Keys rust when exposed to moisture, and rust affects the way a key fits into a lock by slowly dissolving the shape of the key. This causes problems because locks require a key with an exact shape to open. And once a key's teeth, the jagged part, have dissolved, a copy can't be made. The key is ruined and a locksmith needs to make a key from the lock, which can be expensive and time consuming. Keep keys dry to prevent rusting in the first place; if you have rusted keys, use vinegar to remove the rust.
Wipe off any dirt or debris covering the rusted keys. Vinegar works better when it can make direct contact with the rust.
Simmer enough vinegar to cover the keys in a saucepan. Don't put the keys into the saucepan, though.
Pour the vinegar into a bowl. Add the keys. Allow the keys to soak for 30 minutes. If the rust layer is thick, soak for another 30 minutes.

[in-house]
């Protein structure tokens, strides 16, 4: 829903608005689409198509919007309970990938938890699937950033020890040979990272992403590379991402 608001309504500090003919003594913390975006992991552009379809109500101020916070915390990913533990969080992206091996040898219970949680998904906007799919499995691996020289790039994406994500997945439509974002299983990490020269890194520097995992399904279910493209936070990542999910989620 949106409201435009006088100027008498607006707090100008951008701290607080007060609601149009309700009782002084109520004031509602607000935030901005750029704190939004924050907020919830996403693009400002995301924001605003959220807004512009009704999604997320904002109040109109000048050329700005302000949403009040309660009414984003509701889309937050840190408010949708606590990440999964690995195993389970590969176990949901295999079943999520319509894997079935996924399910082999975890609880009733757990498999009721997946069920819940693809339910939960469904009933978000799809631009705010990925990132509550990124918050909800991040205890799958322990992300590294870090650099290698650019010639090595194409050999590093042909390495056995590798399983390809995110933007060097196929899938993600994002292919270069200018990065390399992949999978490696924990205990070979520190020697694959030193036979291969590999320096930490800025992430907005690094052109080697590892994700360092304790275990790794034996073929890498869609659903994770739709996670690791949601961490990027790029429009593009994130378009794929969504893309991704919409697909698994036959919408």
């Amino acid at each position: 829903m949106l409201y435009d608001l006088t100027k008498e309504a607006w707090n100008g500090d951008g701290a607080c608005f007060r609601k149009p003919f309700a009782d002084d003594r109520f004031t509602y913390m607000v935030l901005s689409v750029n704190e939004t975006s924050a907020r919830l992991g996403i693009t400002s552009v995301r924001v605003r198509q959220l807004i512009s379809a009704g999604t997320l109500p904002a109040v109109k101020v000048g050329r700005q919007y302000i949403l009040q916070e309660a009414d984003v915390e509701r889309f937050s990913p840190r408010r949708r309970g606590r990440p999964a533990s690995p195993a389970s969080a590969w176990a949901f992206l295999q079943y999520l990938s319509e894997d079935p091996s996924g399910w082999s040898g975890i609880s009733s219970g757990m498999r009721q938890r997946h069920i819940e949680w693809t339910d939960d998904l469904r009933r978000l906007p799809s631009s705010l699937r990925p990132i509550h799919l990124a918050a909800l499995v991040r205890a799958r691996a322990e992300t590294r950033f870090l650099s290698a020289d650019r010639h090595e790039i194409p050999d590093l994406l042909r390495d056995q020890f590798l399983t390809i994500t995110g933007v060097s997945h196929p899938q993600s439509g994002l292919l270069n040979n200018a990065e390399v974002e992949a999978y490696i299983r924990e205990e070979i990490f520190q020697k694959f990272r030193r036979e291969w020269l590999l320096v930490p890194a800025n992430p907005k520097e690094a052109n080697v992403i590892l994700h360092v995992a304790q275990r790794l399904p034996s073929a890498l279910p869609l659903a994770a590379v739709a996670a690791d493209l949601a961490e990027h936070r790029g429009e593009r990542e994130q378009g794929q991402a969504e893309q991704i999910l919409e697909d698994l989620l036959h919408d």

Take out the keys. Use a toothbrush to scrub off the rust. If rust remains, soak for another hour. The acid in the vinegar removes rust.
Wipe off all residue with a rag. Don't worry--the vinegar smell disappears after a little while.
Remove internal lock rust by spraying vinegar inside a lock.
Wear gloves before touching rusty, sharp metal to avoid contracting tetanus. If you suffer a cut, call your doctor to find out if you need a shot.